Number of Shropshire students excluded for bullying nearly doubles since 2016
The number of students being excluded for bullying in Shropshire has nearly doubled since 2016, new data shows.
The latest figures released by the Department for Education have revealed that across the 2017/18 academic year, 23 students were excluded for bullying compared to just 13 the year before.
The county's 77 per cent increase has bucked the regional trend which saw the number of bullying exclusions in the West Midlands drop by 10 per cent from 495 to 445 over the same period.
Shropshire Councillor Ed Potter, portfolio holder for Children's Services, said schools are having to adapt to ever-changing technology.
"There are many reasons for an increase in reports but as a local authority we work with both our mainstream schools and academies to support them wherever possible and we appreciate that schools are under considerable pressures," he said.
"I think young people are facing challenges due to aspects of county lines, criminal exploitation and child sexual exploitation, all of which can impact on education and we're working very hard with our Early Help partnerships to combat this.
"Schools are becoming more aware of issues and identifying them more. The nature of bullying has changed with increasing technology and access to social media that schools are having to adapt to.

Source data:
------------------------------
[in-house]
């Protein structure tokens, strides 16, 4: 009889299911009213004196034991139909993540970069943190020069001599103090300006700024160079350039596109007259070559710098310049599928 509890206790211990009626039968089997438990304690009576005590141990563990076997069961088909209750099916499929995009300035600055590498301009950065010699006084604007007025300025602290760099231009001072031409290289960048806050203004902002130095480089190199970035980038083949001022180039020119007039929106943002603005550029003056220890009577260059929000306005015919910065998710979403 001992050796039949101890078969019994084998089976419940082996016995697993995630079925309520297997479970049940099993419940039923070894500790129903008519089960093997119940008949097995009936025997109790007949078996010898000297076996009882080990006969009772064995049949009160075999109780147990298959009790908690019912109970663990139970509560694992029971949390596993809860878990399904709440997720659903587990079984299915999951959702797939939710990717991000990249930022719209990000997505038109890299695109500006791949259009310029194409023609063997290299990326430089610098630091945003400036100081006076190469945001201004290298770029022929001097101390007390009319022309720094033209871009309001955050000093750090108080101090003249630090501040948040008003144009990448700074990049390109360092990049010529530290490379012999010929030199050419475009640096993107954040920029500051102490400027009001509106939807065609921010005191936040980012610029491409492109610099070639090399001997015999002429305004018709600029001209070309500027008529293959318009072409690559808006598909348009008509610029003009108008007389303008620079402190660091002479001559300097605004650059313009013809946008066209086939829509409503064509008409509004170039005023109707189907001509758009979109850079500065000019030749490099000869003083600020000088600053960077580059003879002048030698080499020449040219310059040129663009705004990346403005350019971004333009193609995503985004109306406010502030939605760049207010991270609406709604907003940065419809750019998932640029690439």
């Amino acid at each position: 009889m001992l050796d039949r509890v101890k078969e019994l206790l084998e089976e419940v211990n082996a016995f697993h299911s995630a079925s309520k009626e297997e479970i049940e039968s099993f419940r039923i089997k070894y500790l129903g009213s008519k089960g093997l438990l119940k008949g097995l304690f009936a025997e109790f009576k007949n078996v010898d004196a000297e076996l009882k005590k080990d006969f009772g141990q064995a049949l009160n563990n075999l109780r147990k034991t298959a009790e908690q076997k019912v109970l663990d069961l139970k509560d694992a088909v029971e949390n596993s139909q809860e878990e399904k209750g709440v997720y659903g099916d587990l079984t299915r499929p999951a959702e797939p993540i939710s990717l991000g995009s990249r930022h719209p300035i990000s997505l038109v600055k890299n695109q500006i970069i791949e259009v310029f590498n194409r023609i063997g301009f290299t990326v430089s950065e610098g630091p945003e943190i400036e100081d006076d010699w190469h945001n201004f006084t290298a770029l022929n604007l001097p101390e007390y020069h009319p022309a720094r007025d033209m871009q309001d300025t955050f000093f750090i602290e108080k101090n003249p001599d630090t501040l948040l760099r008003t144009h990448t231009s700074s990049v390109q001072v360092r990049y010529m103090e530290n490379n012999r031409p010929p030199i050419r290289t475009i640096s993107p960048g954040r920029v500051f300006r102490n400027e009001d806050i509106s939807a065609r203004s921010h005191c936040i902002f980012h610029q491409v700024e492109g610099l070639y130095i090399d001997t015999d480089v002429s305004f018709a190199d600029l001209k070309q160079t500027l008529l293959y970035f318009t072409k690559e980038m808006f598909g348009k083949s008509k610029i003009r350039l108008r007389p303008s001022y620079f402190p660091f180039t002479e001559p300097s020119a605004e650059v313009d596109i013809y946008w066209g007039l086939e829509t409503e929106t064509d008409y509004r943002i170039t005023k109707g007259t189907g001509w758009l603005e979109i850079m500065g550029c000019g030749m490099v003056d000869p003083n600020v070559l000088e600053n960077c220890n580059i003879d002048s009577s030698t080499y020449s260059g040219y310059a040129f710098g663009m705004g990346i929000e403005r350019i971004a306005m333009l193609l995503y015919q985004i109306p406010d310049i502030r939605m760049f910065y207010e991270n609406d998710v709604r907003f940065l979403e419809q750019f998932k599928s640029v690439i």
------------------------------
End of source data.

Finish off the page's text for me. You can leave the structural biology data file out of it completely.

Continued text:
"It doesn't get left in the playground which would be the traditional view and schools can't afford to think traditionally.
"I think the most fundamental thing is for young people or parents that have concerns to open up a sensible conversation with the school and likewise I expect Shropshire schools to be open to sensible and rational conversations and to conduct investigations with both parents and pupils wherever necessary."
Across the country, the national average number of exclusions for bullying dropped by 14 per cent between the two school years.
In 2017/18, there were 3,660 such exclusions in English schools, or 70 a week – fewer than in 2016/17, when there were 4,275 cases recorded, or 82 per week.
The best local authority at tackling bullying was Bracknell Forest in Berkshire. The area completely eradicated exclusions for bullying, reporting a 100 per cent decrease.
Yorkshire and the Humber was the only English region where the number of bullying exclusions rose between the two years with a two per cent increase.
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